Exercise ‘bad for joints?’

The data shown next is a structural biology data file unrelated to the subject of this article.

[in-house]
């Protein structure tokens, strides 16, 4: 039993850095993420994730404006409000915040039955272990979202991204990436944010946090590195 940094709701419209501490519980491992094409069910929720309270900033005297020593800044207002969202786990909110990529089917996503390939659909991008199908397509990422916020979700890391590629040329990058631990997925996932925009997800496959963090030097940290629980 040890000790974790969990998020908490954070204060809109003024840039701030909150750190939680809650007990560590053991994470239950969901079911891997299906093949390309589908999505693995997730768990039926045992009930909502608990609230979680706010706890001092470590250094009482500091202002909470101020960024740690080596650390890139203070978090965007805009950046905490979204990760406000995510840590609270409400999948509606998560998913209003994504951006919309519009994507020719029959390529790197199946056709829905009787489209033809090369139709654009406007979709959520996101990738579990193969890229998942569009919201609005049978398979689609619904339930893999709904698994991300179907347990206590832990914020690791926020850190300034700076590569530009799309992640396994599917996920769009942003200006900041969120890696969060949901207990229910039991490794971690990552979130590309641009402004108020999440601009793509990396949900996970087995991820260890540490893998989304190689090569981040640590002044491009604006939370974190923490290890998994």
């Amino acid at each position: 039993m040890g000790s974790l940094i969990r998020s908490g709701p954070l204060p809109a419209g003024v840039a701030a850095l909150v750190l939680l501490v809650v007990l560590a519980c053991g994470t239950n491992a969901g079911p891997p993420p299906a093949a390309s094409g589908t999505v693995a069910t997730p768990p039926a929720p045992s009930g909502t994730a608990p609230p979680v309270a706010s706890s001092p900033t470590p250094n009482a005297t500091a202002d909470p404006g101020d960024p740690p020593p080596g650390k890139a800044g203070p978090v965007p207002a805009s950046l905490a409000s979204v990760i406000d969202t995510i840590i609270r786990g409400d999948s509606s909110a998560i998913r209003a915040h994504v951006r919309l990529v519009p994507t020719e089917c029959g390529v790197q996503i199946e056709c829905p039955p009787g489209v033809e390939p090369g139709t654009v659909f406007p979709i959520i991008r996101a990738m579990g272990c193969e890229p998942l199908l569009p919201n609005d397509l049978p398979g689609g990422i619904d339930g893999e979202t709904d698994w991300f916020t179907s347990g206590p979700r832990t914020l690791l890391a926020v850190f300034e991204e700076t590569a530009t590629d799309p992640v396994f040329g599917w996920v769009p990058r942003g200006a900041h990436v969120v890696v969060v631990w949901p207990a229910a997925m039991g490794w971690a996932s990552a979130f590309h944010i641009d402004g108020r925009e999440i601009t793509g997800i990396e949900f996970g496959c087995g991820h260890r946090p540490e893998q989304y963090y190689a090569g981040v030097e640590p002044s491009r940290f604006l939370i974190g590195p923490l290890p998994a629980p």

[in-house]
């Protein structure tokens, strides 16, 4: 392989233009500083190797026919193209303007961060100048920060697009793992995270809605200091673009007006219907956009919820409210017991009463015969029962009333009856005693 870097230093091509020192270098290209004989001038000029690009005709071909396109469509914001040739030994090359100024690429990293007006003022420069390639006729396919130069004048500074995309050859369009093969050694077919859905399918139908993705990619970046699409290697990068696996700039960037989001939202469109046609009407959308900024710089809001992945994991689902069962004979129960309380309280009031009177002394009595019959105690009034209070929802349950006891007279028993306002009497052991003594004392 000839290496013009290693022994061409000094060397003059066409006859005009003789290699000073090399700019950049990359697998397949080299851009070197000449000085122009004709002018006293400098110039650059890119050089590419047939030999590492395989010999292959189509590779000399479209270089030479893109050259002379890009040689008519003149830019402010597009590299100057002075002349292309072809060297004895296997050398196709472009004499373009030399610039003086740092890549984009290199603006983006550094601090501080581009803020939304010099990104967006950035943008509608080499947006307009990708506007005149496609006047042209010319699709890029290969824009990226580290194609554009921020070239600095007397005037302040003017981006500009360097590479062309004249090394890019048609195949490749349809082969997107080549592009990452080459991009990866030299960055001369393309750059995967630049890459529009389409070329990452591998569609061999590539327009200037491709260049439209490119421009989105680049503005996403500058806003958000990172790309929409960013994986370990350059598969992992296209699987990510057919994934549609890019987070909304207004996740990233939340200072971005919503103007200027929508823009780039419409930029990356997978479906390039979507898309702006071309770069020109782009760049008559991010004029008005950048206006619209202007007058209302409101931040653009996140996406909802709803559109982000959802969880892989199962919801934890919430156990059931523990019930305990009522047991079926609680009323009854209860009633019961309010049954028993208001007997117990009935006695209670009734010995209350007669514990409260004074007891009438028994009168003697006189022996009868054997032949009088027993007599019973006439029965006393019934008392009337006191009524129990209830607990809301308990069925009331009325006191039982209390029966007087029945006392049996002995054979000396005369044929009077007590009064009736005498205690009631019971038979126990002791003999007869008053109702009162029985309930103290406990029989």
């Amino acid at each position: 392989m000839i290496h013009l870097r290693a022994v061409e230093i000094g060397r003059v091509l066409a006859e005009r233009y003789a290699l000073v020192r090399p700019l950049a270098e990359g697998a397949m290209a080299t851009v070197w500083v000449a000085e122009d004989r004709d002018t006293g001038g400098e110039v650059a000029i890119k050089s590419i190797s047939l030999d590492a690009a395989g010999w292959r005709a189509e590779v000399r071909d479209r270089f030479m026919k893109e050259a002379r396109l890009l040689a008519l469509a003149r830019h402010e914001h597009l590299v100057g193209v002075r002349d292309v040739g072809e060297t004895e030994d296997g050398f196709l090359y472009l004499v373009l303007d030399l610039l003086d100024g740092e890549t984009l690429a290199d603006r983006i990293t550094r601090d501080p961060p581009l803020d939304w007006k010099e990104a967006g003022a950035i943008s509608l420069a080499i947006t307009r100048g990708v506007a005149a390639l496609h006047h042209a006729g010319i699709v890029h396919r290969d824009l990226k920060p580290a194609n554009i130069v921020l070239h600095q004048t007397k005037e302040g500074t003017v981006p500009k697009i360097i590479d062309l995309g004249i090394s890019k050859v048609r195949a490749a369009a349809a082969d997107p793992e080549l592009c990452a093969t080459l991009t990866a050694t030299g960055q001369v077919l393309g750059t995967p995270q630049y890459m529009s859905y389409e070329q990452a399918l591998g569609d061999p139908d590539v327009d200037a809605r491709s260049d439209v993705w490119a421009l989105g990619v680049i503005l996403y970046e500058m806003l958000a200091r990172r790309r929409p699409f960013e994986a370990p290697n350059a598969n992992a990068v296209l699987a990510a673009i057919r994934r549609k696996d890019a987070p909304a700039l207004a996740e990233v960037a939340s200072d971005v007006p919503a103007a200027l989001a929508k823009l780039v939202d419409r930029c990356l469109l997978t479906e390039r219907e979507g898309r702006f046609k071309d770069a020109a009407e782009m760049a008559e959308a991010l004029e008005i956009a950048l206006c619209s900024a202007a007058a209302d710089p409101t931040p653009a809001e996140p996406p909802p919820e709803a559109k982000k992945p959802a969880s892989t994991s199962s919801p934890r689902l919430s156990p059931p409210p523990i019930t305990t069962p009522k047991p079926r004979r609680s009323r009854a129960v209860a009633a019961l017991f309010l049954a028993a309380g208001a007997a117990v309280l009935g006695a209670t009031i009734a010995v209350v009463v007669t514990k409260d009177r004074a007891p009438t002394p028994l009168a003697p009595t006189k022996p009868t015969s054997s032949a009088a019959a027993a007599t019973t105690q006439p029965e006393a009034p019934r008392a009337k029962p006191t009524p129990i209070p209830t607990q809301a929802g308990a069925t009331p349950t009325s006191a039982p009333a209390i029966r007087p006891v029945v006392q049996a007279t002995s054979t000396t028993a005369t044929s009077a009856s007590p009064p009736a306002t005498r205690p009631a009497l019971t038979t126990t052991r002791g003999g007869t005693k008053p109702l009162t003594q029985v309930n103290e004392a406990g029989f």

New research, just published, suggests that if you’re over 45 – exercise, particuarly high impact exercise, like running – is bad for your knees. The study, from the University of California found that in the 45-55 year age group, those who were the most active were the most likely to have degenerative joint conditions, such as arthritis. I would like to level two criticisms at this finding: firstly, the results are based on ‘self-reported’ exercise (never very accurate) and MRI scans of the knees. It’s well known that there is little relationship between degeneration, shown on an MRI, and pain suffered by the individual. In other words, a person can suffer no pain and have degeneration or suffer great pain and have none. Secondly, the two highest risk factors for arthritis are overweight (fended off by regular exercise) and age (can’t do much about that one…). What’s more, the study findings fly in the face of previously published evidence, such as research from Stanford University that found runners experience less muscular and joint pain than non runners, and a study published in the Journal of Rheumatology, which found no difference in the amount or rate of degeneration in the knee and hip joints of runners and non-runners, although both groups experienced some degeneration with age. Given the urgent need to get the western world population active, sending out the message that ‘exercise is bad for you,’ is both inappropriate and damaging. Just like the ludicrous suggestion from the Scientific Advisory Committe that we need to increase our daily calorie intake (see ‘Advice that’s a fat lot of good, 16th November). Perhaps the researchers should bear in mind that lifetime heart attack mortality risk in highly active people is some 70 per cent lower than sedentary people before telling us to take it easy…

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